Pay attention to your friendships, are any of them playing with the boundaries that you and your partner have agreed on? Are you crossing any lines that would make your partner feel uncomfortable? By checking in with yourself regularly, you can avoid slipping into an unhealthy relationship with others that would ultimately betray your partner’s trust. Emotional affairs don’t happen in just one night, they tend to gradually grow and turn into something more serious over time – the earlier you read the signs, the easier it is to nip it in the bud before it gets out of control. 

Let's Talk. Schedule a Free Consultation Today.

What Are The Signs That You Are In An Emotional Affair?

In addition to the above three criteria, here are other signs that reveal you may be involved in an emotional affair: 

  • Your partner would feel uncomfortable if they witnessed your interactions with your friend
  • You feel that the friend understands you better than your partner
  • You feel emotionally distant from your partner or find that it’s difficult to communicate with them
  • You find yourself anticipating being able to spend time with or communicate with the friend more than in other platonic friendships
  • You find yourself sharing more with the friend than with the partner
  • When you learn big news, your friend is the first person you want to share it with
  • You dress up for your friend
  • You feel dependent on the emotional high from interacting with your friend 

If you recognize that you’re in an emotional affair and want to save your current relationship, the affair must be ended. Because of the emotionally intimate nature of emotional affairs, this can be very difficult! You likely will have developed a strong attachment to this person and will be tempted to try to hold on to the friendship by committing to adhere to certain boundaries with them. While this desire is understandable, it is usually not sustainable. If the intense emotional attachment is still present, it will be very easy to cross those boundaries again if the friendship is maintained.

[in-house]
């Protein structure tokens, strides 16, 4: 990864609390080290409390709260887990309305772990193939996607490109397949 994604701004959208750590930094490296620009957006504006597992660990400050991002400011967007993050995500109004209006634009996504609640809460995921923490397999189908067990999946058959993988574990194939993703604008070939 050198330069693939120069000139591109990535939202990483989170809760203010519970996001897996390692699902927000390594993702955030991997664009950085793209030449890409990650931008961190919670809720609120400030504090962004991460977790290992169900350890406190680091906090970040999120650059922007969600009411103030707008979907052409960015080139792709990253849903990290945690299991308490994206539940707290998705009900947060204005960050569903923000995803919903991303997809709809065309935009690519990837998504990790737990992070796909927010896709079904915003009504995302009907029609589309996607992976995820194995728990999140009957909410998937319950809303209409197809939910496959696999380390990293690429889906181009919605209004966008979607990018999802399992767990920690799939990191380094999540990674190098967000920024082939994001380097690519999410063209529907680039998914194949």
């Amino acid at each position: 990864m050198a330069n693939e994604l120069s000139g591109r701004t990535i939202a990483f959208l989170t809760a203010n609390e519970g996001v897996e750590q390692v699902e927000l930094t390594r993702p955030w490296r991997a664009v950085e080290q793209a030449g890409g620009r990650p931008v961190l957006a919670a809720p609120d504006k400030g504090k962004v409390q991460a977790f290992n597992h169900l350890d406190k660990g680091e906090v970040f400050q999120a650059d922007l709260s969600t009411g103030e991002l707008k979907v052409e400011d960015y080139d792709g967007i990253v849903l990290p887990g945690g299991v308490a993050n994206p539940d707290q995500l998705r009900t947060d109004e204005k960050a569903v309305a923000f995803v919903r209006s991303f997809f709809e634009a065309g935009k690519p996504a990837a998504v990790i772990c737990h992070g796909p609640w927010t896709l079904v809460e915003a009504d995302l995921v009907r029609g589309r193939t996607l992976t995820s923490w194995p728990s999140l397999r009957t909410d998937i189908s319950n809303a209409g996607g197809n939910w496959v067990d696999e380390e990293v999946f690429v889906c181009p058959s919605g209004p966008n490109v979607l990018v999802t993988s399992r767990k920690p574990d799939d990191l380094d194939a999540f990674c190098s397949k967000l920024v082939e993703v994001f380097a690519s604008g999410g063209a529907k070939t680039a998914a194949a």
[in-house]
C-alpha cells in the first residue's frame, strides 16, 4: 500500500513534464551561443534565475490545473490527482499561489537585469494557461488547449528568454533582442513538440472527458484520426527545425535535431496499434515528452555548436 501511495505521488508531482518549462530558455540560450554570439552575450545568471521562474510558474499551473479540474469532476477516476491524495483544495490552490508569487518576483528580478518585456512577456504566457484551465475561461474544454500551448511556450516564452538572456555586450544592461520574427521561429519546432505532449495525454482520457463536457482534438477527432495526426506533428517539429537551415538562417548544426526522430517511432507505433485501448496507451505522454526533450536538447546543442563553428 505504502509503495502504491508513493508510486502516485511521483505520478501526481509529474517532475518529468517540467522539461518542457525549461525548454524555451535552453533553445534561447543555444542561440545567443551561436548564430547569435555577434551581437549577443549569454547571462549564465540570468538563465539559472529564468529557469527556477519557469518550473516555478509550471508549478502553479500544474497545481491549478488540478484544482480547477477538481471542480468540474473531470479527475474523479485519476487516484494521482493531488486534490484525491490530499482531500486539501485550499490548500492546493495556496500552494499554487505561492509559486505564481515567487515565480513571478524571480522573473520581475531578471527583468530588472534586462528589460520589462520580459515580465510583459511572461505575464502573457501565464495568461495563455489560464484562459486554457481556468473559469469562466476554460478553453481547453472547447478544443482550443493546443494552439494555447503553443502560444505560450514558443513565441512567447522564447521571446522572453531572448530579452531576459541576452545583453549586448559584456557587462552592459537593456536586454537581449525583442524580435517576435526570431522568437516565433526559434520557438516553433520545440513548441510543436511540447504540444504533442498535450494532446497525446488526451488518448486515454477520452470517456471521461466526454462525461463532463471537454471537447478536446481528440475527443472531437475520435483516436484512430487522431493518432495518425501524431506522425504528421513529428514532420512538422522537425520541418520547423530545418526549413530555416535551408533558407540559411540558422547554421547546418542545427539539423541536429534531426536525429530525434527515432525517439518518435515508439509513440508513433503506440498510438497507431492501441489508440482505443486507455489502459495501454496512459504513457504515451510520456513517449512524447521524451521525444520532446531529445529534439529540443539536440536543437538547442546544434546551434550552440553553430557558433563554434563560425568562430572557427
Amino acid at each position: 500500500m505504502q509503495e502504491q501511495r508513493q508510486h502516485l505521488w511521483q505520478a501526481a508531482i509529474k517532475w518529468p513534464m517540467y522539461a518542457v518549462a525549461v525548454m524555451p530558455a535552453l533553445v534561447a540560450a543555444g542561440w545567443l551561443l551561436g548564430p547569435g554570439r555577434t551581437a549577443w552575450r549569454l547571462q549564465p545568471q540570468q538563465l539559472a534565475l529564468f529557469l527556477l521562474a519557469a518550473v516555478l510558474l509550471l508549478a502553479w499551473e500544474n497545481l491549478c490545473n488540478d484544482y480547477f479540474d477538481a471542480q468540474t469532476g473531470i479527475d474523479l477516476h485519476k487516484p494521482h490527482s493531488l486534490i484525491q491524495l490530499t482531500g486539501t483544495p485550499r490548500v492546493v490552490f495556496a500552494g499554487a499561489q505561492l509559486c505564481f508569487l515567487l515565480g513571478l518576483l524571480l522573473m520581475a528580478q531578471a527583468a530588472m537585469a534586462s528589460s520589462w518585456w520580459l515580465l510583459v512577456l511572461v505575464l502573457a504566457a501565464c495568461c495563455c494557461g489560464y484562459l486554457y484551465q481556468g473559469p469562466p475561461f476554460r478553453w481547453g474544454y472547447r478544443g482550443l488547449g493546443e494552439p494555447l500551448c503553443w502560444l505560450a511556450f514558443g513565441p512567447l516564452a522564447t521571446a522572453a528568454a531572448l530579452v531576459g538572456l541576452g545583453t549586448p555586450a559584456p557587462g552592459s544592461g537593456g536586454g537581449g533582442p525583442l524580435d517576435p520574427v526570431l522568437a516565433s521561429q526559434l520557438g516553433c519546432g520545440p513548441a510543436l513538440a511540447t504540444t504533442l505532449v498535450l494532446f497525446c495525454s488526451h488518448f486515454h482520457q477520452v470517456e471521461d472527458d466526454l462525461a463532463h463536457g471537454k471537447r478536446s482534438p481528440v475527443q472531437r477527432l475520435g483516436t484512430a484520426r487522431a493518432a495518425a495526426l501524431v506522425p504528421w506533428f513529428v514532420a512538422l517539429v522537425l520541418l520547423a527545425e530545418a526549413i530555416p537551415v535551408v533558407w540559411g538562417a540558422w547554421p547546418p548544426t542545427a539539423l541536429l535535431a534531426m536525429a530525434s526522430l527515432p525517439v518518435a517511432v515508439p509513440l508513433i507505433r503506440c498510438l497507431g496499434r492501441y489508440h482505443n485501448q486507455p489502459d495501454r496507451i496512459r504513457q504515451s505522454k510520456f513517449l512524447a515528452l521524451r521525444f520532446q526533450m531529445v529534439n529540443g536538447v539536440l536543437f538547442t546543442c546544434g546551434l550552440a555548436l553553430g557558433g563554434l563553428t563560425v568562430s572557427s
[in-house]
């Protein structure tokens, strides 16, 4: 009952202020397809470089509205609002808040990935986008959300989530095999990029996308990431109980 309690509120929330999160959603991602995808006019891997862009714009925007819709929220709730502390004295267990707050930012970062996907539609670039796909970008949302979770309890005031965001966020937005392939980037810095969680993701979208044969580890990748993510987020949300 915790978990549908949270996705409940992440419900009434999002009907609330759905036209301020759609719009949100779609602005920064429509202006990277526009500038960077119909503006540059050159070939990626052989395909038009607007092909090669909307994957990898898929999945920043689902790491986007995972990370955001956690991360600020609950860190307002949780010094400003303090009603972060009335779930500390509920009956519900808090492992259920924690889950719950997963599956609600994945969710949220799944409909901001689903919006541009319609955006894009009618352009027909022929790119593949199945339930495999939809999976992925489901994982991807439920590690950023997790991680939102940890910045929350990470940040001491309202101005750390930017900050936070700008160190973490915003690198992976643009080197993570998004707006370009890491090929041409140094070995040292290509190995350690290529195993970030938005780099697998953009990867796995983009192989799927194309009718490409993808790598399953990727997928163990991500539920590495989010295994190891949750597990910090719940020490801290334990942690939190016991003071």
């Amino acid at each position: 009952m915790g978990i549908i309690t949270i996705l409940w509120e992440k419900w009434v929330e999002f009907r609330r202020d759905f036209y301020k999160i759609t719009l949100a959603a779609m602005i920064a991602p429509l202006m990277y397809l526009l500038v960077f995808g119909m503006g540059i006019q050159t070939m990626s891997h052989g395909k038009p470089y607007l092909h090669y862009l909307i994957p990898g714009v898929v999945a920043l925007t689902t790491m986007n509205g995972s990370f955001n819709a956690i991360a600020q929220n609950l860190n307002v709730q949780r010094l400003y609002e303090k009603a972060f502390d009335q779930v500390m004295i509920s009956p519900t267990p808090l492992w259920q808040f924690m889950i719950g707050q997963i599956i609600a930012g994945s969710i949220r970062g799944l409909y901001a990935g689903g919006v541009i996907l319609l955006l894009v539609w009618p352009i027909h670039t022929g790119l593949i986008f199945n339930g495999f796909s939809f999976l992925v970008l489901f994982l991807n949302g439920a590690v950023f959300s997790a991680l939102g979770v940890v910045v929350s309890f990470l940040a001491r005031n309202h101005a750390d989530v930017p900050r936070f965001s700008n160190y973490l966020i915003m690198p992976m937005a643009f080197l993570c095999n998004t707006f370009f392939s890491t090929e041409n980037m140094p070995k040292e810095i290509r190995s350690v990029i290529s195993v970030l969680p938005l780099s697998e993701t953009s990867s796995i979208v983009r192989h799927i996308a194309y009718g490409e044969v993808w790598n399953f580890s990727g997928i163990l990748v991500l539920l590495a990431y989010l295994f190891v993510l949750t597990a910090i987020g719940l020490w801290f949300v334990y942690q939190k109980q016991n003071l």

Once you have decided to end the emotional affair, here are some steps that you can follow: 

  • Communicate this desire to the other person. Clearly state that you feel that the friendship has crossed a line that cannot be uncrossed and that you have chosen to not participate in it anymore. Ask that they respect your wishes.
  • Set clear boundaries. Let them know that you do not want any more contact with them. If they are a work colleague or someone who you will need to interact with, set clear boundaries for the content and method of communication that is okay. For example, you may request that they only communicate with you through your work email and that your supervisor or other coworkers are included on every email.